Tim Pawlenty's Willie Horton?

Minnesota governor pardoned a sex offender who allegedly went on to abuse others

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Presidential hopeful and Minnesota Gov. Tim Pawlenty pardoned a sex offender who went on to abuse other underage girls, the Minneapolis Star Tribune's Pat Doyle reports. It's the kind of episode no GOP contender wants on his record, and some are wondering if the revelations will strangle Pawlenty's 2012 aspirations in the crib.

Jeremy Geifer was 19 when he was convicted of having sex with his 14-year-old girlfriend. After Geifer served 45 days in jail, he remained with the girl, and they married two years later. Geifer sought the pardon several years later, and a panel including Pawlenty granted it, because the crime "involved sexual conduct between two people who became husband and wife, maintained a long-term marriage, had a family together."

This month, charges were filed against Geifer, now 36, accusing him of six years of abuse of a girl who is now 17. "Giefer was charged with five counts of first-degree criminal sexual conduct, five counts of second-degree criminal sexual conduct, one count of third-degree criminal sexual conduct and one count of incest," Doyle reports.

  • Pawlenty Ran as a Tough-on-Crime Pol, Nick Pinto writes at The Blotter. "As governor, Pawlenty positioned himself as especially tough on sex crimes, advocating for a doubling of sex-offender prison terms and presiding over a dramatic increase in incarcerated sex-offenders. A year ago, the governor was grandstanding over the question of whether jailed sex offenders should have televisions."
  • Pawlenty Didn't Enable A Crime, Slate's Dave Weigel notes. This isn't like "Mike Huckabee's pardon of a man who later killed a police officer... In this case, he and two panelists were impressed that Giefer remained faithful to the woman whom he'd started a relationship with when she was 14, so they pardoned him. The important difference between Huckabee/Dukakis and Pawlenty: Giefer was already out of prison when he was pardoned, so the governor's action didn't enable a new crime."
  • Not as Bad as Huckabee, Philip Klein argues at the American Spectator. "Over the course of his 10 and a half years as governor, Huckabee granted a staggering 1,033 clemencies... That was more than double the combined 507 that were granted during the 17 and a half years of his three predecessors: Bill Clinton, Frank White, and Jim Guy Tucker. ... So, clearly, Pawlenty is on much stronger ground defending his decision against Huckabee's record. That said, should Huckabee run, he'd likely exploit Pawlenty's pardon to respond to attacks against his own record. And even if it isn't an apt comparison, it may help Huckabee muddy the waters a bit for voters who don't pay much attention to details."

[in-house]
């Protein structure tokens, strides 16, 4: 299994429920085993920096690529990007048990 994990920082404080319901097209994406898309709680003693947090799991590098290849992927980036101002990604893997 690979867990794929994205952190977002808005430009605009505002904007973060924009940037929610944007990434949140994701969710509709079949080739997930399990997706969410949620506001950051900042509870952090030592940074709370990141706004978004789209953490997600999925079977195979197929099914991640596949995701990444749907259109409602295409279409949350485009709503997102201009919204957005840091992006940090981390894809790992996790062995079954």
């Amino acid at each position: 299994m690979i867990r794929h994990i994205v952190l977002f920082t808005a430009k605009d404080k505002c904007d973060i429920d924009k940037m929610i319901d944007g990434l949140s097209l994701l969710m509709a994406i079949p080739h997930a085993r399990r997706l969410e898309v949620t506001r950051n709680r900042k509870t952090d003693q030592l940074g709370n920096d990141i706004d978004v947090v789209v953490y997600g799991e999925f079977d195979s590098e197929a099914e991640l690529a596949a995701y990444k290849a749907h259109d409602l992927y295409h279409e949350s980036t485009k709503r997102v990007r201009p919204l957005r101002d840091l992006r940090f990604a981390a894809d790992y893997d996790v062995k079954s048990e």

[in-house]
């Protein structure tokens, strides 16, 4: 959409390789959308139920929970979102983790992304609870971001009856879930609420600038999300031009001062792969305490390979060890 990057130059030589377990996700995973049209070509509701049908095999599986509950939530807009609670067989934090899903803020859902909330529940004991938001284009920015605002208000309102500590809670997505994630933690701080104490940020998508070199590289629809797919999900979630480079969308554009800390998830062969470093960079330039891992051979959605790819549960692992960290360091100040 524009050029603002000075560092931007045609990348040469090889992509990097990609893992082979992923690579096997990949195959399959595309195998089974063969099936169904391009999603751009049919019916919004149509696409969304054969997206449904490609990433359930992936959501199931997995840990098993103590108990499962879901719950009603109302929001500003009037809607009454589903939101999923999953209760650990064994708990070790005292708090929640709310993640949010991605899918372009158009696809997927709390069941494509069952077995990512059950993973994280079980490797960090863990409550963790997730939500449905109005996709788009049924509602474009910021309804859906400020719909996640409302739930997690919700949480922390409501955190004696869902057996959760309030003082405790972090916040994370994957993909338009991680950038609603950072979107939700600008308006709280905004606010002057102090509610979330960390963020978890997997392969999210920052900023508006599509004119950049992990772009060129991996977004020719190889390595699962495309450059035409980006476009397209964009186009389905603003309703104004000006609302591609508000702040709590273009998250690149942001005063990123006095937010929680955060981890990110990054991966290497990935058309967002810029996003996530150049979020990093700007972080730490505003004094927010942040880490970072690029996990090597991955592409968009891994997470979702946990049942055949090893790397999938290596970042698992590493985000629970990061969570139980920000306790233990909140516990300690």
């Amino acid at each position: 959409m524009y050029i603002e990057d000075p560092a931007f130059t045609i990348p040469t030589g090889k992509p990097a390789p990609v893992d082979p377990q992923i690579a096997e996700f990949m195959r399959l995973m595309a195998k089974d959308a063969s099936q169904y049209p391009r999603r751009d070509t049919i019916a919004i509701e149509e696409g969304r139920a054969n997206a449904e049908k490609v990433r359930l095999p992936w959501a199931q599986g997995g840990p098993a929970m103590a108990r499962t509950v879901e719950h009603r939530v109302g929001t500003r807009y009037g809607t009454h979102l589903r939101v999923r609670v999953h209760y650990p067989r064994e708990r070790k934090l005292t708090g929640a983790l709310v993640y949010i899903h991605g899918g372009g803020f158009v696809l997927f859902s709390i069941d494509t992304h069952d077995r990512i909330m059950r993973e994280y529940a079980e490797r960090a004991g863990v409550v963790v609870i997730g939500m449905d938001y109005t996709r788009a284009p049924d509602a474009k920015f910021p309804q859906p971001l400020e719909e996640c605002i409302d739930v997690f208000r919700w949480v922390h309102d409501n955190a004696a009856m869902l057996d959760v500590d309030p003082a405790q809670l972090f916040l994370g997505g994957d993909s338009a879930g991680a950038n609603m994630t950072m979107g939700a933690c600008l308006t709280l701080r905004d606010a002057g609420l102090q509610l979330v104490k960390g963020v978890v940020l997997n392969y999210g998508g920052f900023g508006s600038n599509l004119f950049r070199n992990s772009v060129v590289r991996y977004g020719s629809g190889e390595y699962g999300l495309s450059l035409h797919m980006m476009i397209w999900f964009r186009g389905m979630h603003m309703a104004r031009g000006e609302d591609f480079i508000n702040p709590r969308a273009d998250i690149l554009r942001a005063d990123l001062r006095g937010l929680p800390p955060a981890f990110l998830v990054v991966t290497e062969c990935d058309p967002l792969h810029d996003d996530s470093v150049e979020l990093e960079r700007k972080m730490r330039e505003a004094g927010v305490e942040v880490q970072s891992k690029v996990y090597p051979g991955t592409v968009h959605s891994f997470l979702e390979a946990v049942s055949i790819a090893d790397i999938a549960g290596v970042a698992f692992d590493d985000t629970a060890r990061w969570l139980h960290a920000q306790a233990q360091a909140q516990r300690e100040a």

• Democrats Are Pushing This Story, Weigel continues. "For what it's worth, I found this story on my usual search of stories about 2012 candidates; after I posted it, a number of reporters noted that the DNC was pushing the story today. If I encounter a story because a partisan is trying to get it covered, I say so; in this case it's obviously newsy that Democrats want this out there."
  • Symbolic, Politico's Ben Smith says that it's "Worth noting here that Giefer was pardoned after his release from jail, to clear his name, so the issue is basically symbolic.”
  • Official Statement from the Pawlenty Camp: "The Governor has consistently opposed pardons for sex offenders and believes sex offenses are heinous. However, the Board made an exception in this case and voted unanimously to pardon this 1994 conviction because it involved sexual conduct between two people who became husband and wife, maintained a long-term marriage, had a family together, and because the defendant completed his sentence many years before seeking the pardon which his wife and others supported."
This article is from the archive of our partner The Wire.